Wednesday, May 15, 2013

Ghost Ship – Ciudad de Inca

Quilt # 138

This is a quilt I finished recently.

Ghost Ship - Ciudad de Inca

A little history

In 1984, my sixteen year old son, Glenn won a one-week trip on a tall ship on Lake Ontario through the Ontario Lottery Second Chance draw. The draw was for holders of losing tickets, and the Ontario Lottery awarded 100 cruises for people aged 14 to 18. Thank you Uncle Don, who kept putting his nephews names on his losing lottery tickets.

from my scrapbook

At that time this ship was the oldest wooden square-rigger still afloat. It was launched in 1858 in Barcelona, Spain and used as a trans-Atlantic cargo ship.

A few years ago, Glenn and his wife Sue, were in Halifax and the tall ships were in port. Glenn was quite excited to revisit the Ciudad de Inca but could not find her.

After doing some research they found that she had changed name (yet again, see below) and had actually been wrecked on the coast of Cornwall in 1995.

From Wikipedia:
Career (UK)

Maria Asumpta
Nicholas Pida
Badalona, Spain, 1858
Maria Asumpta
Pepita (1930s)
Ciudad de Inca (1953)
Maria Asumpta (1988)

wrecked at Padstow, Cornwall, 30 May 1995

This quilt was made for him as a memory keepsake and who knows, her ghost may still be sailing the Atlantic.

I took lots of photos as I made this quilt showing my process and progress.

I hand dyed the fabric by letting the dye wick up the fabric that was tied up.  The dark area (top of quilt) was the standing in the dye pot.

Dyed fabric and stitching for trapunto

Back showing trapunto batting

Insert for reversible sleeve

Quilt info at top of sleeve instead of label

Top of quilt stitched down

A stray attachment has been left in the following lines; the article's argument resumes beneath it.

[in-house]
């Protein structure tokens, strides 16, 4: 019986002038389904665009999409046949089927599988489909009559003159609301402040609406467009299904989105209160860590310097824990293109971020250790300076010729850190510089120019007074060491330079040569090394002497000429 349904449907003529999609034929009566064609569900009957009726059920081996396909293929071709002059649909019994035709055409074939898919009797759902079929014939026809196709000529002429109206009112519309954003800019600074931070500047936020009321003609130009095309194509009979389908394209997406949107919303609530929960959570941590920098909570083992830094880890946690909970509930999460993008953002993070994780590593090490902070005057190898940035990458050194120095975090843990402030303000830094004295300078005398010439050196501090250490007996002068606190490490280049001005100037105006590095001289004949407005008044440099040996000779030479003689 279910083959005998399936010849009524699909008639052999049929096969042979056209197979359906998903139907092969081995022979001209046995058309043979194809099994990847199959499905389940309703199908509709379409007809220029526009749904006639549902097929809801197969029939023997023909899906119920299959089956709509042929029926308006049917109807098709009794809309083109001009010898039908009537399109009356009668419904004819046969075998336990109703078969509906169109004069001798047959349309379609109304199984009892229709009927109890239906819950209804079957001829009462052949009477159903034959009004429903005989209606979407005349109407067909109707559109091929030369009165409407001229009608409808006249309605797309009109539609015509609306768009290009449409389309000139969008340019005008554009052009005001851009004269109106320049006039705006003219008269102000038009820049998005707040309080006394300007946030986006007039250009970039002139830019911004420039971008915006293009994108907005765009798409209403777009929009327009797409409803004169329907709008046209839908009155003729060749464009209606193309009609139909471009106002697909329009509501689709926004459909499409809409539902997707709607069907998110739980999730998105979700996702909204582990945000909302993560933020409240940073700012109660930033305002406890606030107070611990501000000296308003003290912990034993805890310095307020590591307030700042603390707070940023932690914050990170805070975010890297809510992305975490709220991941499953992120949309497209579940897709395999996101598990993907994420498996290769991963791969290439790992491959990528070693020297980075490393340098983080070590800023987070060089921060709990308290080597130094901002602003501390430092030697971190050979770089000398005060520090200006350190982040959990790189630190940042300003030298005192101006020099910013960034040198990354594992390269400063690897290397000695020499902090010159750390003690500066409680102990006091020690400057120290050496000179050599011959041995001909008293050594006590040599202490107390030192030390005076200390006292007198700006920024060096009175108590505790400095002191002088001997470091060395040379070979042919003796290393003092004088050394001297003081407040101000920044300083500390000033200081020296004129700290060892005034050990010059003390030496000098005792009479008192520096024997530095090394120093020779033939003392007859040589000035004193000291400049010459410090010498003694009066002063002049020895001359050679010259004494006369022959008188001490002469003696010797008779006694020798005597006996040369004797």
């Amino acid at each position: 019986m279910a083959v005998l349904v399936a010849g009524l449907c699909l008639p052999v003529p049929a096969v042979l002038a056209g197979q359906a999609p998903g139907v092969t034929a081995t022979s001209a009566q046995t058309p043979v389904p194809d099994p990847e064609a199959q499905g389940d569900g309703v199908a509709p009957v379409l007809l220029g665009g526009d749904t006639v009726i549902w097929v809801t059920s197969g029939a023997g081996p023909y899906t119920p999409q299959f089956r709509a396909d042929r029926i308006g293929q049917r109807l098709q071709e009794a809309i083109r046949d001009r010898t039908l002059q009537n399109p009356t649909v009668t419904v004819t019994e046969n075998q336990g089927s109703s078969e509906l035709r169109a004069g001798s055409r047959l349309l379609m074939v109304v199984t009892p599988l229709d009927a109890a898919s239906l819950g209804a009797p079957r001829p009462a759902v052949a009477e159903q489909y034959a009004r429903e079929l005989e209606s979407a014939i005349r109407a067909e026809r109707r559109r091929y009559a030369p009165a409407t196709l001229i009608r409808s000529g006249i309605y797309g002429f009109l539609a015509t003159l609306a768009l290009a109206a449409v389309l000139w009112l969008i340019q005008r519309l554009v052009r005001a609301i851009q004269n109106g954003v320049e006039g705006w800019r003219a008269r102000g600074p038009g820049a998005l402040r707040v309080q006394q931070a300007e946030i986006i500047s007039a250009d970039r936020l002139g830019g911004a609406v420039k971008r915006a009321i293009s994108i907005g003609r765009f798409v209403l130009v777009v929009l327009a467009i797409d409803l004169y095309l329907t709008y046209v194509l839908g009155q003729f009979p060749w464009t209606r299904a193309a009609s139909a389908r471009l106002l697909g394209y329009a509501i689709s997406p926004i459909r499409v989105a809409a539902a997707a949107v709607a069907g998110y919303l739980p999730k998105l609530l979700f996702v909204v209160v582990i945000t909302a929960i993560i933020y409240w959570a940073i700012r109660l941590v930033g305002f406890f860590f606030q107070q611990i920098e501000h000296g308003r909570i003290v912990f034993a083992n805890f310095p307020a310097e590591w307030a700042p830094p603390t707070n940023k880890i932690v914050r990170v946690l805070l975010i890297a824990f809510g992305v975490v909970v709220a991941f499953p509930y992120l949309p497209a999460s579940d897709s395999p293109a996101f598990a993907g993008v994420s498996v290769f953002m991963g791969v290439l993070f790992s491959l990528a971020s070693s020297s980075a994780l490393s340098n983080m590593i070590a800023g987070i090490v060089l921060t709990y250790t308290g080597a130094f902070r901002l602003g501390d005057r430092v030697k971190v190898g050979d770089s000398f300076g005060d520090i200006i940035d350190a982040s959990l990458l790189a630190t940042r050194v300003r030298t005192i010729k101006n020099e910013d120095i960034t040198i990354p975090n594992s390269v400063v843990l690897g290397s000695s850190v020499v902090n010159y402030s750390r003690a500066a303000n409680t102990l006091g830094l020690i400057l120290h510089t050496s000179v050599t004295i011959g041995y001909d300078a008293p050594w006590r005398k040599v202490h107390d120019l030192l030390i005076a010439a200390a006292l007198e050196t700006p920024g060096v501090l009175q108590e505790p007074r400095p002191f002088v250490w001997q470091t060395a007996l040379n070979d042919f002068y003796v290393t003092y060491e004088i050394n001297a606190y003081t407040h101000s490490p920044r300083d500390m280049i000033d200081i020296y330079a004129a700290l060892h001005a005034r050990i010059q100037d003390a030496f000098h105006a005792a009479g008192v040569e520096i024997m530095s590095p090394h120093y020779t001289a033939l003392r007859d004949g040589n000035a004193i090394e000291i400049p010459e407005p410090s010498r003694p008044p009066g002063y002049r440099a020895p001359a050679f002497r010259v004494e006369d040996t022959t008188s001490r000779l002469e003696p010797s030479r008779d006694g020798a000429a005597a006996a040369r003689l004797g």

Starting second coat of white Tsukineko ink on sails and ship

Auditioning binding



Reverse side


Happy Quilting,


Quilt Name: Ghost Ship - Ciudad de Inca
Description: Reversible hand-dyed, painted and quilted
Pattern: Original design (ship from photograph)
Size: 20” x 26”
Fabrics: 100% cotton
Predominant colours: Blue, white, black on reverse side
Construction Techniques: Hand dyed by wicking, trapunto, painting with white Tsukineko ink and free motion quilted.
Back: 100% black egyptian cotton
Batting: Warm and Natural cotton
Edge finish: Double fold french binding
Quilting: Free motion quilted on Domestic Machine
Quilted by: Terry Whyte
Sleeve: reversible sleeve
Label: On top edge of quilt as part of sleeve
Date completed: 2013
Inspiration: for memory keepsake and photo of ship
Maker: Terry Whyte


Sew Sisters Quilt Shop said...

It's stunning!

ReBecca P said...

Amazing Work!

Judy Ferguson said...

What a very interesting and unique concept. I love the back view too.

Heather P said...

I saw the tall ships in Halifax, too. They were amazing!

The ghost ship piece is beautiful. And thank you for sharing your process!

landscapelady said...

I can not tell you how much I love this quilt! It is amazing! Wicking the dye to give that eerie ghostly foggy feel - brilliant. Bravo and well done.

Threadpainter said...

Simply gorgeous ! Great history, fabulous technique, meticulus work !

MulticoloredPieces said...

Very interesting and wonderful quilting on this piece. Beautiful on both sides!
best from Tunisia,

Anonymous said...

I was on the same ship in '84. I can't remember Glenn but what a week. He would remember me and my buddy. We were the only 18 year olds and since it was a British ship we were allowed centain privileges.
They are in Georgian Bay now but nothing like the original fleet we were on!